Capitol Hill Times (WA), “State Says Standardized Testing to Get Smarter with New Test”: Students in Seattle Public Schools, as well as in school districts across the state, will take new Smarter Balanced assessments for the first time this year. The exams emphasize “complex thinking, critical reading and evidence-based responses” and require “more sophisticated thinking” and real-life application, the article reports. The article notes the new assessments are a reset from the state’s previous exams, so scores won’t be comparable between the two. “The Smarter Balanced tests measure how well students have mastered the new [Common Core] standards,” a spokesperson for the state superintendent said. Superintendent Randy Dorn discouraged parents from opting out students. “Results from these new tests will tell us if students are on track to be college- and career-ready when they graduate from high school.”

What It Means: Strong assessments are an important tool for parents and educators to ensure students are developing the skills and knowledge to proceed to higher levels of learning. Tests like Smarter Balanced, which are designed to support the higher content of Common Core State Standards, hold students to a level that better ensures they are developing strong fundamental building blocks. By setting rigorous academic expectations, and holding schools accountable to them through high-quality assessments, states will make sure more students are on a college- and career-ready path.

The Californian,  “The Five R’s: A Roar for Common Core”: Education columnist Roberto Robledo writes that in his career of reporting the public focus on critical thinking and problem-solving skills to prepare students for college or a career has never been so strong. A study by Children Now this week found 93% of Californians say critical thinking and problem solving should be a top priority for schools, and 85% believed raising education standards will help students become more competitive. In California, “local educators are rolling with the punches in the installation of Common Core and preparing students and parents alike for learning in the 21st Century,” Robledo says. “Elementary educators are talking with middle school and high school educators, who are talking with community college and state university people.” The piece notes students must be better prepared to meet the demands of a competitive workforce. “As any business owner will tell you, the lack of skilled, job-ready applicants can drag down productivity…Make no mistake: The pre-K to 12th grade education system is the foundation of a thriving economy. And the Common Core standards are the new building blocks.”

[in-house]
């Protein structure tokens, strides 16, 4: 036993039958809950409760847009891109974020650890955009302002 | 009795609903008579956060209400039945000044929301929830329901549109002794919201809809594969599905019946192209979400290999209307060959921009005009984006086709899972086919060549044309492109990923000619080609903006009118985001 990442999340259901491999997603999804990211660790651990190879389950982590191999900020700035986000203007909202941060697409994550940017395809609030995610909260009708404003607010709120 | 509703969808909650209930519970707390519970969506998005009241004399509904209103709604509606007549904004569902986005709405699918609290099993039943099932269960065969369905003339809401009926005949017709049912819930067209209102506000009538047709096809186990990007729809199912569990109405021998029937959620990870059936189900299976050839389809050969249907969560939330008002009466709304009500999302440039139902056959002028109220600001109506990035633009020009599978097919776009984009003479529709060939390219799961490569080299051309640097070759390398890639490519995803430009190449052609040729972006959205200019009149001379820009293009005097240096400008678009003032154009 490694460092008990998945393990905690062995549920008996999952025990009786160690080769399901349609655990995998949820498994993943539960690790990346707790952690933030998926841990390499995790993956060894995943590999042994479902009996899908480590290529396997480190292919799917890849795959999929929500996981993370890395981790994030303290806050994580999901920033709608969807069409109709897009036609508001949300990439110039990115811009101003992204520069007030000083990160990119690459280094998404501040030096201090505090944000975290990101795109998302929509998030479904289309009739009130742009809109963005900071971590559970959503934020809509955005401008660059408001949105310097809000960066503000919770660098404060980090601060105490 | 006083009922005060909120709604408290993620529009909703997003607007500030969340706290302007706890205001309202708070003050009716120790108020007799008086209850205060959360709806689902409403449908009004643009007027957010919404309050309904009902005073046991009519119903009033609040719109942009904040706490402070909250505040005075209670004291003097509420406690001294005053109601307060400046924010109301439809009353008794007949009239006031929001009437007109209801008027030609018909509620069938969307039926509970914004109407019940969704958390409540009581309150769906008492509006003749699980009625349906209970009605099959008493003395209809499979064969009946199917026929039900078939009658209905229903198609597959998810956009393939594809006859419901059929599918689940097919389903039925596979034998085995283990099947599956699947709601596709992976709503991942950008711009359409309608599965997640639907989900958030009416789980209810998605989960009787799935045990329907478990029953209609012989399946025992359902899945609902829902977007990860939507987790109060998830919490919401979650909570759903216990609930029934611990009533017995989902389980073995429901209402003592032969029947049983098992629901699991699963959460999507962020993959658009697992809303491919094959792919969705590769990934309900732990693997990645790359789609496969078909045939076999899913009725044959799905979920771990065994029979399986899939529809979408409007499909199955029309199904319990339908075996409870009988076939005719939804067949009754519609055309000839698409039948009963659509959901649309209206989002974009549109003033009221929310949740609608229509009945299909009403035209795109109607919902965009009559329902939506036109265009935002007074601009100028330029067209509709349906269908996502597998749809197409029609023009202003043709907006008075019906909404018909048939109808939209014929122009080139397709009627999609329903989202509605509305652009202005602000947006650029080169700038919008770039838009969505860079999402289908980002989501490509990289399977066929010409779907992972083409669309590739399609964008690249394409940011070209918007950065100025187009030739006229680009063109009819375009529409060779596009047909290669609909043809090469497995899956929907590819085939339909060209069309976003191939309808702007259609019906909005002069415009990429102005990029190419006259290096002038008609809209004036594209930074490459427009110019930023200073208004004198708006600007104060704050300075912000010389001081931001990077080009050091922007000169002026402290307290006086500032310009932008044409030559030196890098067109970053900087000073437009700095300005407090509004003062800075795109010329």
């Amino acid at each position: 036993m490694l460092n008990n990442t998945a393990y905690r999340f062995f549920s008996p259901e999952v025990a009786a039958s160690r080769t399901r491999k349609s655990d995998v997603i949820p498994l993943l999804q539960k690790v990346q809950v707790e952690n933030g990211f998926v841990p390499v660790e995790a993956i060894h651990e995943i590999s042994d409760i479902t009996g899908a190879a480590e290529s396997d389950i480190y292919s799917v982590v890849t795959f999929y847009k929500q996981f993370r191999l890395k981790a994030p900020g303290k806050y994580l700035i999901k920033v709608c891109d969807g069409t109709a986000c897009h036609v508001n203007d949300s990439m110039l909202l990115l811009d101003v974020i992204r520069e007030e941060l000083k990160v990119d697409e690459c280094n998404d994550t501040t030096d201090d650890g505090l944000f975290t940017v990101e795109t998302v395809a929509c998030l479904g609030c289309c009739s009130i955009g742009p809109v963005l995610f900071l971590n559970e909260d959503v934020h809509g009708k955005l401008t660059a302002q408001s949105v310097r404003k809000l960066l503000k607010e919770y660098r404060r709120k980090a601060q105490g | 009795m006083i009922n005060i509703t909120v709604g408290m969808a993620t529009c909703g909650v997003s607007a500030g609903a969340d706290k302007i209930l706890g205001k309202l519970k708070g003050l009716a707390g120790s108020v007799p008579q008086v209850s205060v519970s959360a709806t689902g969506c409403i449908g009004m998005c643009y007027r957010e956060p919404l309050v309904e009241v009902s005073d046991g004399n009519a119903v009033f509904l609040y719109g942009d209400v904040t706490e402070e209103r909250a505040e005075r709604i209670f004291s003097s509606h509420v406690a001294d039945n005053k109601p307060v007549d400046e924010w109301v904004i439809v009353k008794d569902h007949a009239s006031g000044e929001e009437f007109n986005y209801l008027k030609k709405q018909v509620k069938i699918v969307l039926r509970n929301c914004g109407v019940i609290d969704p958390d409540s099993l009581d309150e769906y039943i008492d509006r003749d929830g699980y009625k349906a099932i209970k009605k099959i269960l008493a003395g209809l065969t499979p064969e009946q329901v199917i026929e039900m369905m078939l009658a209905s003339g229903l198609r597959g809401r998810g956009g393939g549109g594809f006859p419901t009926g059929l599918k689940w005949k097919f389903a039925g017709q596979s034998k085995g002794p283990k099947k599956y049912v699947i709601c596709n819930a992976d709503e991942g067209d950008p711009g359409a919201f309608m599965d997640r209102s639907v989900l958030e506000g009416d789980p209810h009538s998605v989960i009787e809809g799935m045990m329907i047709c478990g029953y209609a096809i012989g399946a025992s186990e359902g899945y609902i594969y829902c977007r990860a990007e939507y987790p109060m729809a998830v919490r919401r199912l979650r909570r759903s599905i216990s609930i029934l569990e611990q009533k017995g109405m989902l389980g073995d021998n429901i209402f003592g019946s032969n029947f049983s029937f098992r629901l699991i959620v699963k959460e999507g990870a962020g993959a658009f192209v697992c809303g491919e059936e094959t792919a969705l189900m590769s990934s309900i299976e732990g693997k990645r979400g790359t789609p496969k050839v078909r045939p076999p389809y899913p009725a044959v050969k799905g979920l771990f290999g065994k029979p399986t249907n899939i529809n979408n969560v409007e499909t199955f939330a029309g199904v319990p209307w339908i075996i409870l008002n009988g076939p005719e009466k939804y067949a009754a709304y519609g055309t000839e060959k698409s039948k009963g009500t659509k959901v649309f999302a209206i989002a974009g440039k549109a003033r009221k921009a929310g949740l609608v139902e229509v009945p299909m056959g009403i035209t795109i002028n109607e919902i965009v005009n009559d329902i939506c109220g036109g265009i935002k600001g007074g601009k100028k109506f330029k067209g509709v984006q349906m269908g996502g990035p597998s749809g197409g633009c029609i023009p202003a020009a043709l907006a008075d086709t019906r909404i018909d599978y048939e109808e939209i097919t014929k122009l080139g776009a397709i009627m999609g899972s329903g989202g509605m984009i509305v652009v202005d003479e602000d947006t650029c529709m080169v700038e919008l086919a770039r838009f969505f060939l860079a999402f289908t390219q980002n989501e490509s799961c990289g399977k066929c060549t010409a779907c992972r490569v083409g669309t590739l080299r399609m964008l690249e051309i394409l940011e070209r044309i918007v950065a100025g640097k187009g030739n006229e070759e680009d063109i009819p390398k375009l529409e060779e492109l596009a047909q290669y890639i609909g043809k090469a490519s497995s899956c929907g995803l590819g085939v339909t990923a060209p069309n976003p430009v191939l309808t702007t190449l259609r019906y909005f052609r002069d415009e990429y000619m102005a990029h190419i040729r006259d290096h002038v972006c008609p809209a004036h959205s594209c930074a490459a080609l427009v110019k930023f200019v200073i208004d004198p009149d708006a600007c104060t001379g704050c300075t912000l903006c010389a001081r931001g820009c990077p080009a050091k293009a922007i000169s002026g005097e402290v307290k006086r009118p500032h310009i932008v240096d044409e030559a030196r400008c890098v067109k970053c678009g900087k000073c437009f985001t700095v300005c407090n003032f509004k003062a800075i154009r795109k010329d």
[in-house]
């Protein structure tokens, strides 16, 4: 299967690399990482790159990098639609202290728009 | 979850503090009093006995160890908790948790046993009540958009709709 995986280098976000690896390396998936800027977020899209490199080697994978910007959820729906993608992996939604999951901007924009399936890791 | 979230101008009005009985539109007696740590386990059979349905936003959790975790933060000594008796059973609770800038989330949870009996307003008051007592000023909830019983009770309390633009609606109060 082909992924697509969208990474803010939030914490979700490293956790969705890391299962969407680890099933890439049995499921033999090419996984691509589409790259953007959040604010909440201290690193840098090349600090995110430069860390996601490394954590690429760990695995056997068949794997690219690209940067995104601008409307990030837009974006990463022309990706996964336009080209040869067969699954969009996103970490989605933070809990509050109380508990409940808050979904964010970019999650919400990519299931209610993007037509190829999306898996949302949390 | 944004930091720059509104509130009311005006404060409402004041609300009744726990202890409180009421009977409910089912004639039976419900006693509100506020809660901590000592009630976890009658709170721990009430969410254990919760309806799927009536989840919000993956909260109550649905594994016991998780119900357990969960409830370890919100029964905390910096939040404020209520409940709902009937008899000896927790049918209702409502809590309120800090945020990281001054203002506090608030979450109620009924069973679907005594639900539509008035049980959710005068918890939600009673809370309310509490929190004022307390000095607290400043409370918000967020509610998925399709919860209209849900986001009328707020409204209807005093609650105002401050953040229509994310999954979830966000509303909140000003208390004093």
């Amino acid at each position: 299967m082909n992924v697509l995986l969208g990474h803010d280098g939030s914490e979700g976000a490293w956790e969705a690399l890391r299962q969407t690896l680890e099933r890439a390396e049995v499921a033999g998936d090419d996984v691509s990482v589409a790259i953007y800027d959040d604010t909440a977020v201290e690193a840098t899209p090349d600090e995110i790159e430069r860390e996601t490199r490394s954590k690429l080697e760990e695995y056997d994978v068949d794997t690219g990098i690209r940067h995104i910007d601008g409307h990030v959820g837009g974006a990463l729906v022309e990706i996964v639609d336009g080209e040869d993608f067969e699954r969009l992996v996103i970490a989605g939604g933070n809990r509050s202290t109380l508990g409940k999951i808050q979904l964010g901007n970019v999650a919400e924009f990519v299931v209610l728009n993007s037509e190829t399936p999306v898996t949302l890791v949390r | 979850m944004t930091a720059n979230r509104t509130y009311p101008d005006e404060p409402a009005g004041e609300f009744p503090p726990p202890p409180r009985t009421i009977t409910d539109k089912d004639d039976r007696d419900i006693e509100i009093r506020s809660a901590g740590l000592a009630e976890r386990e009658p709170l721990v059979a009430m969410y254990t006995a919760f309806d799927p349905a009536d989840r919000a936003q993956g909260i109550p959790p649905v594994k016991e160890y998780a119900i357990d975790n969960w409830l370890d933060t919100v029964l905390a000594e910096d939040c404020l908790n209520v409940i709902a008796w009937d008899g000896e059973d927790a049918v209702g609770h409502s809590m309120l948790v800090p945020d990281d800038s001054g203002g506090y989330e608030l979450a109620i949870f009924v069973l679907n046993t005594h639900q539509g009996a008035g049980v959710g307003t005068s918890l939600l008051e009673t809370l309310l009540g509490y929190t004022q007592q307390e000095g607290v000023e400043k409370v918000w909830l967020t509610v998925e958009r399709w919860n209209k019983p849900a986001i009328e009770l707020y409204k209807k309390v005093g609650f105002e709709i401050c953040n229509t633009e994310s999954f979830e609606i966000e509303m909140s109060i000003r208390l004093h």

What It Means: As Robledo points out, today’s competitive economy requires students develop a strong set of fundamental knowledge and skills. By setting rigorous, consistent learning goals, Common Core State Standards help ensure more students will develop those abilities, and ultimately graduate high school college- and career-ready. A study last fall found more than two-thirds of teachers who have worked closely with Common Core reported an improvement in their students’ critical thinking and reasoning abilities.


 

Correcting the Record:

Jackson Clarion Ledger, “Constitution Violated with Common Core”: Robert Holland, senior fellow at the Heartland Institute, writes that the implementation process of Common Core “violated the U.S. Constitution and specific laws prohibiting federal meddling in curricula.” Holland points to a circuit court judge’s decision that Missouri’s participation in the Smarter Balanced testing consortia constituted an interstate commercial agreement, which requires Congressional approval. “That is just one of the numerous legal challenges that CC could face,” the letter states, claiming the U.S. Education Department used “federal stimulus money to buy states’ CC participation” and “essentially rewriting federal law to keep states in the enforcement web.” “Common Core opponents ought not overlook the judiciary as a source of relief from this ill-conceived movement to nationalize education,” Holland concludes.